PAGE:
The acronym for this area stands for "Down Under (the) Manhattan Bridge Overpass", although DUMBO actually encompasses the larger area that sits between the and immediately around the approaches to both the Manhattan and Brooklyn bridges.
Settlement of the area dates to the mid 17th century Dutch settlers who ran ferries to Manhattan. Robert Fulton established the first steam ferry service here in 1814. Industrial development in the area soon followed and continued through the opening of the Brooklyn Bridge in 1883 and the Manhattan Bridge in 1909. Activity began to decline precipitously after World War II, most notably when the advent of containerization in 1950 that moved most port activity out of Brooklyn and Manhattan and over to new facilities in New Jersey.
Through the 1960s and 1970s the decrepit area was home to sweatshops and other light industry. In the 1980s, artists who were priced out of Manhattan became attracted to the area for its natural light and abundant space. In typical fashion, the developers followed (and displaced) the artists and after a rezoning in 1998 that permitted legal housing, gentrification turned it into a Yuppie paradise.
Cadman Plaza North and Cadman Towers are large bland residential towers designed by Morris Lapidus that were built just south of the Brooklyn Bridge approach in 1967 and 1968. They reflect the fortress mentality of the time, presenting blank walls to the street, protecting and isolating the buildings from the surrounding community. Although Brooklyn Heights had been declared a historic district a few years earlier, the townhouses on these blocks had already been razed.
The Eagle Warehouse and Storage Company at 28 Old Fulton Street is a Romanesque Revival building designed by Frank Freeman and built in 1894. The Building is named after the Brooklyn Eagle Newspaper which published at a building on the site from 1841 through the late 1880s. The building was converted to condominiums in the early 1990s.
The Purchase Building was a modernist structure that was built under the Brooklyn side span of the Brooklyn Bridge in the 1930s. It was originally a warehouse for the city Department of Purchase and served as a warehouse for other city agencies before being demolished in the spring of 2008 to make way for a piazza addition to Brooklyn Bridge Park.
The Tobacco Warehouse was built in the 1870s for tobacco customs inspection. In 1998 the building (minus its long-decayed roof) was converted into a 18,000 square-foot rental event space and is a part of Brooklyn Bridge Park.
The Empire Stores on Water Street between Dock and Main streets was built by the Arbuckle Brothers, famed for developing techniques for preserving and mechanically packing roasted coffee beans. The initial four story section of the warehouse was completed in 1870 and a second five-story section was added in 1885. The building was largely abandoned in the 1950s and despite getting landmark status in the 1970s has defied restoration and repurposing. There is speculation that successive developers have been stalling on redevelopment plans so the building decays beyond the point of practical restoration and can be demolished for glass towers of luxury condominiums.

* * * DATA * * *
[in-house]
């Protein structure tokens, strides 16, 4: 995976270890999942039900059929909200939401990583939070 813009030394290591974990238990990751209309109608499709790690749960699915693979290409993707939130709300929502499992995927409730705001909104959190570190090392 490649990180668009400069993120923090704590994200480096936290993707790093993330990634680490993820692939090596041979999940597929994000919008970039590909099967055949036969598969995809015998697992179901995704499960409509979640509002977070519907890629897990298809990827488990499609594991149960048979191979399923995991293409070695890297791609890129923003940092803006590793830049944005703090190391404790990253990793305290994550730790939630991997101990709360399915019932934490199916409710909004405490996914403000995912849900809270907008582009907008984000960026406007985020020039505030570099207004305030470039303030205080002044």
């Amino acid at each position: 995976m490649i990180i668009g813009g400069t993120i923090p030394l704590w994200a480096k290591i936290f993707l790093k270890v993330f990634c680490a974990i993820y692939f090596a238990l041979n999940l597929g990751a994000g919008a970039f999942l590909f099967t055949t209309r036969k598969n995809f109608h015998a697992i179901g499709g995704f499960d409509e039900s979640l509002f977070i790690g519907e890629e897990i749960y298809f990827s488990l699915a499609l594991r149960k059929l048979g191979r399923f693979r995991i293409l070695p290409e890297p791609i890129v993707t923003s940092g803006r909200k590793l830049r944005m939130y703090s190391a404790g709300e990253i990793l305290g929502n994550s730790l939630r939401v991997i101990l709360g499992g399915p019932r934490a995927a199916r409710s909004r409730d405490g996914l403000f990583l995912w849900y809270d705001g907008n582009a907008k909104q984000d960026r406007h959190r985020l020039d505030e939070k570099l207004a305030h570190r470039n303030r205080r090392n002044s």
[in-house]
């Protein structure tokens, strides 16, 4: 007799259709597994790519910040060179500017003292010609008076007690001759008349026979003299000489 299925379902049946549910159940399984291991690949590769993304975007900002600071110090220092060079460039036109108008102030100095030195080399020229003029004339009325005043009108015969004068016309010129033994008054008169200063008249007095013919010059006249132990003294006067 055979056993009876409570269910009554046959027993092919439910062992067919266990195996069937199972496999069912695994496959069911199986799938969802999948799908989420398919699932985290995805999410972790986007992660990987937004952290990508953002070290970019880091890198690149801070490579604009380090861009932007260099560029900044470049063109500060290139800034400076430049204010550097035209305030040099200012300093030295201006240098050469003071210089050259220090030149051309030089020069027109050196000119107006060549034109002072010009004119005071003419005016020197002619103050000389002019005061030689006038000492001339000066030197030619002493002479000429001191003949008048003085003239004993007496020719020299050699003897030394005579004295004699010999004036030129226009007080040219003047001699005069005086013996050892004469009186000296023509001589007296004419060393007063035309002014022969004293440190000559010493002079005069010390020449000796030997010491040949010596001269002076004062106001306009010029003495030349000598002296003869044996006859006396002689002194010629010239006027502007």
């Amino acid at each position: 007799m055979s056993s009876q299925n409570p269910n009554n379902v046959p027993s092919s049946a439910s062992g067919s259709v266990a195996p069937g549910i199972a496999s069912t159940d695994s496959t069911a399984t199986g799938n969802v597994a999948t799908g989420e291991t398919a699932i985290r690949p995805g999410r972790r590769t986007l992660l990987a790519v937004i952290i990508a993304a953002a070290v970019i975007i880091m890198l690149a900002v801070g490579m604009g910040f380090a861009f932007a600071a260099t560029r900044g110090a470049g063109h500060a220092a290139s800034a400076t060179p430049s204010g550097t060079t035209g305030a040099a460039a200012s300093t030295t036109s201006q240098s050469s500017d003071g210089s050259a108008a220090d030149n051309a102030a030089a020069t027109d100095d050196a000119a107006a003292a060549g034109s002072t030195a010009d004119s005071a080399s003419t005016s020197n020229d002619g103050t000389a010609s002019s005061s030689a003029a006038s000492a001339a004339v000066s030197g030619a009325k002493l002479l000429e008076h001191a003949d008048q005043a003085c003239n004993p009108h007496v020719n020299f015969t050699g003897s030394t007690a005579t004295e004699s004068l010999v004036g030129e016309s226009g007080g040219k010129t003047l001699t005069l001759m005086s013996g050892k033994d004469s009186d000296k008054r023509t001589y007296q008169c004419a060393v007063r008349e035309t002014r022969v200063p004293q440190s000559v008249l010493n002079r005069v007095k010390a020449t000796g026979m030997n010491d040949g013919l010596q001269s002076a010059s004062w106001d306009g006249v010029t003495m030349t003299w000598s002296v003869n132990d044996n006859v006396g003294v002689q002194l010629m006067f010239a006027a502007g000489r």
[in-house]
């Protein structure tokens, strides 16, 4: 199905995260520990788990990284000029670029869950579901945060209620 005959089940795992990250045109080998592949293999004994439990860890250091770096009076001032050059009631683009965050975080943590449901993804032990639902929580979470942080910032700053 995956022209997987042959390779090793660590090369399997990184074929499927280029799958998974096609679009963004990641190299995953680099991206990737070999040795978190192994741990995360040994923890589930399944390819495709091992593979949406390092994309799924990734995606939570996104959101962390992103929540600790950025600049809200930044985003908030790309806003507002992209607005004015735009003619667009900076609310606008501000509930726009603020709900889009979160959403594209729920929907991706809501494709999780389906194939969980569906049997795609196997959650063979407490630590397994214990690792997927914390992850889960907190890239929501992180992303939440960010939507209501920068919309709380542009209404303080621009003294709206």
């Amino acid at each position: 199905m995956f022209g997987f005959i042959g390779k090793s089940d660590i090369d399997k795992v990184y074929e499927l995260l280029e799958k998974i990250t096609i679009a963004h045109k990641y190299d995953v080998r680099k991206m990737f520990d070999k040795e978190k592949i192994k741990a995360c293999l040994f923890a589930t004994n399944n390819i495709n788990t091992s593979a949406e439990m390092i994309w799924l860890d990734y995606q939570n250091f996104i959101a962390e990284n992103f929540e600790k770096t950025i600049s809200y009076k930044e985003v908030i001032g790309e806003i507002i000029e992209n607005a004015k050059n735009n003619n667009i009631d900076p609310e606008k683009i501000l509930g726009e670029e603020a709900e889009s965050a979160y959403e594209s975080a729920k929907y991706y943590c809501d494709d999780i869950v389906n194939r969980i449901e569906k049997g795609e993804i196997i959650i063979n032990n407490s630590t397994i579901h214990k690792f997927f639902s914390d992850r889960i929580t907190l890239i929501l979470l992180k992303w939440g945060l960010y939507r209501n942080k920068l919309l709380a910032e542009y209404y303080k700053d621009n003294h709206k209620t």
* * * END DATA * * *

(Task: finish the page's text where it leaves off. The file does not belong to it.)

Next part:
St. Ann's Warehouse at 38 Water Street is supposedly a former spice milling factory, although I can find no reliable documentation of its history on the web. The company that runs the facility was formed in 1980 at the Church of St. Ann and the Holy Trinity on Montague Street and moved to this facility in 2001. A developer has had his eye on this site for a number of years and proposal for a tower was shot down in 2004. However, as of this writing, proposals continue, with the primary concern being that the height of any building on the site not obscure views of the iconic Brooklyn Bridge.
Brooklyn Bridge Park runs along the waterfront under and between the Brooklyn and Manhattan bridges. The park includes Empire-Fulton Ferry State Park, which runs from the Brooklyn Bridge northeast in front of the Empire Stores building and falls under the jurisdiction of the state. The park sits on what was a team track yard between Empire Stores and the river, where cargo could be unloaded from freight rail cars onto wagons. Curiously (and, perhaps, for some legal liability reason), although the water is directly accessible in other parts of the park, the Empire-Fulton is walled off by rocks and rangers keep patrons from walking on the beach.
The Jay Street Connecting Railroad (JSC) was a short line railroad started by John Arbuckle in 1904 to carry cargo between his buildings on the watefront. Although the line had no direct connection out of this area on the waterfront, cars were loaded onto barges from a float bridge at the foot of Jay Street for transfer across the harbor to rail lines in Brooklyn and New Jersey. Arbuckle later expanded the line to provide service to businesses in neighboring buildings, reaching as far west as Dock Street by 1920. With the relocation of most port shipping to container ports in New Jersey in the late 1950s, the JSC was abandoned in 1959. However, some of the rails survived to add to the historic character of Dumbo's cobblestone streets.
8/22/2008 05:28 PM
JSC track junction around a flagpole at the junction of Main and Plymouth Streets
8/22/2008 05:33 PM
Pier remnants under the Manhattan Bridge - the JSC float bridge was on the other side of the pier